I agree, to be clear when I say “pretty solid” I mean that in very positive way. I think A class is kind of the bottom of “good” in the sport. I had to work very hard to bump from B to A. The reason I wouldn’t say “very good” is mainly because I’m currently M, and while I compete at that level and can consistently shoot classifier scores at that level on demand in matches, I honestly would NOT consider myself “very good”. Maybe “getting to be decent” lol

Similarly to how USPSA matches will open your eyes to the skill level that is out there with some folks, major matches will do that for you again with a substantial step up in competition compared to even a great local match.
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  #49  
Old 02-19-2020, 06:36 PM
wccountryboy wccountryboy is online now
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Originally Posted by dsk View Post
Remember what Wyatt Earp said about winning gunfights... you need to take your time, in a hurry. In other words you mustn't let your quest to be the fastest overtake your ability to be accurate, because that's what counts in the end. Personally I am more impressed with a man who can slow-fire ten rounds into the black at 50 yards than I am some hotshot who can draw and fire at a target several feet away in .5 second.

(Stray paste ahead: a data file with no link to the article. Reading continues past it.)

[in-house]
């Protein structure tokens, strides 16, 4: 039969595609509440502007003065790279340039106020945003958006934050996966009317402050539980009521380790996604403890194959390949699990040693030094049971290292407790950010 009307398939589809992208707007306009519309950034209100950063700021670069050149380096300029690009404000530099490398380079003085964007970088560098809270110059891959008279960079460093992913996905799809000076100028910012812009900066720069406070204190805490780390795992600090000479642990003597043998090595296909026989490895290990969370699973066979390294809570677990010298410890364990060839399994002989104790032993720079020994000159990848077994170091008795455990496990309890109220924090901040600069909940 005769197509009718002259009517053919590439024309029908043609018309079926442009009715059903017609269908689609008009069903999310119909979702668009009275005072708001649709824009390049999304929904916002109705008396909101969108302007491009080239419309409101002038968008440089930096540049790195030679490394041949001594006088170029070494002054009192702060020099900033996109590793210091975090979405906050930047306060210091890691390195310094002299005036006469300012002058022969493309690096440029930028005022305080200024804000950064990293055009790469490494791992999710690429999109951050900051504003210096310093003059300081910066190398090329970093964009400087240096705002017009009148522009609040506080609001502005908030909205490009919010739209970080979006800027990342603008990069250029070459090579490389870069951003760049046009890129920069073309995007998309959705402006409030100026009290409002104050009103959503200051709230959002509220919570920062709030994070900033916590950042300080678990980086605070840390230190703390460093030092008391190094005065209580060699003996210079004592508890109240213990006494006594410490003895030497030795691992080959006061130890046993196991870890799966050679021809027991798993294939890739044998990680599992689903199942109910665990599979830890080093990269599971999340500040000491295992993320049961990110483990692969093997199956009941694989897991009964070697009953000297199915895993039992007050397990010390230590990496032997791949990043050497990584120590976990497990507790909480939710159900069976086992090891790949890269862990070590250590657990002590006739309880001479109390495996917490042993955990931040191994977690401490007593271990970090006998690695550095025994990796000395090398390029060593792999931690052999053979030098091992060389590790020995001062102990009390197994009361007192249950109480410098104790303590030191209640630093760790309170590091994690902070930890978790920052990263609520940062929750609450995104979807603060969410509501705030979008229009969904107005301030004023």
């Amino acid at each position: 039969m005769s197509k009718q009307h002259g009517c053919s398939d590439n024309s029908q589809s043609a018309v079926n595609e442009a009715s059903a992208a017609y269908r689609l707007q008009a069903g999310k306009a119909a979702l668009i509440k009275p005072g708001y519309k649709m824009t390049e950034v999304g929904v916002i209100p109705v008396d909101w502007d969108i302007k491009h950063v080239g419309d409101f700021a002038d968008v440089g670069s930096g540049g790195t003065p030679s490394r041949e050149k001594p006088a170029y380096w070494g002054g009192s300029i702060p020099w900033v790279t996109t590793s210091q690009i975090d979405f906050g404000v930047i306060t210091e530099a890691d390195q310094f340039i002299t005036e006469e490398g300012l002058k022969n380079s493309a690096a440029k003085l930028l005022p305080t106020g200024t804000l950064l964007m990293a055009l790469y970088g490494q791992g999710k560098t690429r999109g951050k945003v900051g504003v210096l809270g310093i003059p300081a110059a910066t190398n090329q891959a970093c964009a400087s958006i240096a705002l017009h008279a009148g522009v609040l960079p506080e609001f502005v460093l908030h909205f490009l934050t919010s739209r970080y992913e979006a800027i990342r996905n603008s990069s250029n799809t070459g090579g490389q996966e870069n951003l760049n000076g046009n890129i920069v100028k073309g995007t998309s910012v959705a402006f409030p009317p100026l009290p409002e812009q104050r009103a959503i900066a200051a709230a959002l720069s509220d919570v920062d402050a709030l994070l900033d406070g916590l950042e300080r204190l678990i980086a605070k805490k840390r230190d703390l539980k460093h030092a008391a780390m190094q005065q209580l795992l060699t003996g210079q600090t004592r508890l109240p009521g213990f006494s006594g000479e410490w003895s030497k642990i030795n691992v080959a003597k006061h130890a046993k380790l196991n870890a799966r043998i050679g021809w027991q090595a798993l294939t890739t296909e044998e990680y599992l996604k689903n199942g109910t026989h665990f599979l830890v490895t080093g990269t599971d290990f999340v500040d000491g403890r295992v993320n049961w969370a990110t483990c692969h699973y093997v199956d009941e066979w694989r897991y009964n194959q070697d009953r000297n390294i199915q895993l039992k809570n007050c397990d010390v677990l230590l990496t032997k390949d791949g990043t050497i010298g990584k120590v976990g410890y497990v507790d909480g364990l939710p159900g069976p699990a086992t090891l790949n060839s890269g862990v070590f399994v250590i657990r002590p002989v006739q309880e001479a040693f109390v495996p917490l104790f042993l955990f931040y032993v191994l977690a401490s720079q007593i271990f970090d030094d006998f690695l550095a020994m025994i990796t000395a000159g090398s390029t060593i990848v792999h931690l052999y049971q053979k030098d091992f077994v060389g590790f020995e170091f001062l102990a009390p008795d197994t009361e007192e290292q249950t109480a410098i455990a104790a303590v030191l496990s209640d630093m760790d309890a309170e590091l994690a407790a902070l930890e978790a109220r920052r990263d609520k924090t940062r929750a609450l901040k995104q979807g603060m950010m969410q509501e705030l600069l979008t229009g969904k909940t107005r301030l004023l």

While related, these are two fundamentally different performances measures of skill. One is purely precision oriented, the other is focused on practical application.
You're correct in that you can't miss fast enough to win a gunfight- but neither will tight, offhand, 50m groups at a snails pace. You hve to be able to get solid hits, AND you need to do it before you get shot. Some precisely can be sacrifice for speed, but a balance must be reached
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  #50  
Old 02-19-2020, 07:13 PM
1911crazy 1911crazy is offline
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Is it you shooting position, good aim, good gun handling or gun control? Maybe your breathing? You can be as accurate as you want to be, it’s practice, practice more practice. Focus on being accurate. Only take one gun to the range and stay shooting it till your accurate with it.

Me, standing up, handheld at 25 yds with my norinco 1911 build using wolf ball ammo I can shoot clusters and cloverleafs. Around 1 1/2” groups. I owe my norinco accuracy to the way I fitted the 100% barrel/bushing lock up.